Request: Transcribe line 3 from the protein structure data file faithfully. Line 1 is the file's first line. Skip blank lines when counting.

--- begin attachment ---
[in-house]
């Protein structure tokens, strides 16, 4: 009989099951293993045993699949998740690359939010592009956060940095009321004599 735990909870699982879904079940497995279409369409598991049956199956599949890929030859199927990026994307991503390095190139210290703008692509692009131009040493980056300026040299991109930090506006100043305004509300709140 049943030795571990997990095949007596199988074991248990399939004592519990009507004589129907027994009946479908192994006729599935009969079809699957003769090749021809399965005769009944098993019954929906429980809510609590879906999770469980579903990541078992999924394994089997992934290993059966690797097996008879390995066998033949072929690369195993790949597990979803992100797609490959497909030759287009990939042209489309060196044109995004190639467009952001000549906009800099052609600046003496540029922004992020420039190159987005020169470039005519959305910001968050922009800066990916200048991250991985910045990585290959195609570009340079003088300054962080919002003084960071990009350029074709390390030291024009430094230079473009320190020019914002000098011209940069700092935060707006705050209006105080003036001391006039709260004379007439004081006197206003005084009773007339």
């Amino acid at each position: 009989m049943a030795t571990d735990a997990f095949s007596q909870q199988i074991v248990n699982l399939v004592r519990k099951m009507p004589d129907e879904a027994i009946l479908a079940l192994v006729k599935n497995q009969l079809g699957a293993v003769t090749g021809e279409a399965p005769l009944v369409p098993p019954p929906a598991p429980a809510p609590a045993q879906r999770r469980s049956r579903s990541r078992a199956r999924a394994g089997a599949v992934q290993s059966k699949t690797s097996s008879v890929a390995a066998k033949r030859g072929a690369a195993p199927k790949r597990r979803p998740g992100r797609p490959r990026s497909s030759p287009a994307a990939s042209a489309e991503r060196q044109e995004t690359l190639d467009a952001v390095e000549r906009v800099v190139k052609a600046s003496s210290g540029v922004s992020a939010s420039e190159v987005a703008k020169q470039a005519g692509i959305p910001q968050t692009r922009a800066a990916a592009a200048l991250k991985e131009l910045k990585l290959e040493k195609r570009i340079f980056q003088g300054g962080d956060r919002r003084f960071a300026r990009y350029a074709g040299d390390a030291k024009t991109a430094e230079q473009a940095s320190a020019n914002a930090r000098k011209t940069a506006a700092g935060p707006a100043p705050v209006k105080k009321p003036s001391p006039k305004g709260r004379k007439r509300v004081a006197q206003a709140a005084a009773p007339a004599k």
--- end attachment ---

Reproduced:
């Amino acid at each position: 009989m049943a030795t571990d735990a997990f095949s007596q909870q199988i074991v248990n699982l399939v004592r519990k099951m009507p004589d129907e879904a027994i009946l479908a079940l192994v006729k599935n497995q009969l079809g699957a293993v003769t090749g021809e279409a399965p005769l009944v369409p098993p019954p929906a598991p429980a809510p609590a045993q879906r999770r469980s049956r579903s990541r078992a199956r999924a394994g089997a599949v992934q290993s059966k699949t690797s097996s008879v890929a390995a066998k033949r030859g072929a690369a195993p199927k790949r597990r979803p998740g992100r797609p490959r990026s497909s030759p287009a994307a990939s042209a489309e991503r060196q044109e995004t690359l190639d467009a952001v390095e000549r906009v800099v190139k052609a600046s003496s210290g540029v922004s992020a939010s420039e190159v987005a703008k020169q470039a005519g692509i959305p910001q968050t692009r922009a800066a990916a592009a200048l991250k991985e131009l910045k990585l290959e040493k195609r570009i340079f980056q003088g300054g962080d956060r919002r003084f960071a300026r990009y350029a074709g040299d390390a030291k024009t991109a430094e230079q473009a940095s320190a020019n914002a930090r000098k011209t940069a506006a700092g935060p707006a100043p705050v209006k105080k009321p003036s001391p006039k305004g709260r004379k007439r509300v004081a006197q206003a709140a005084a009773p007339a004599k």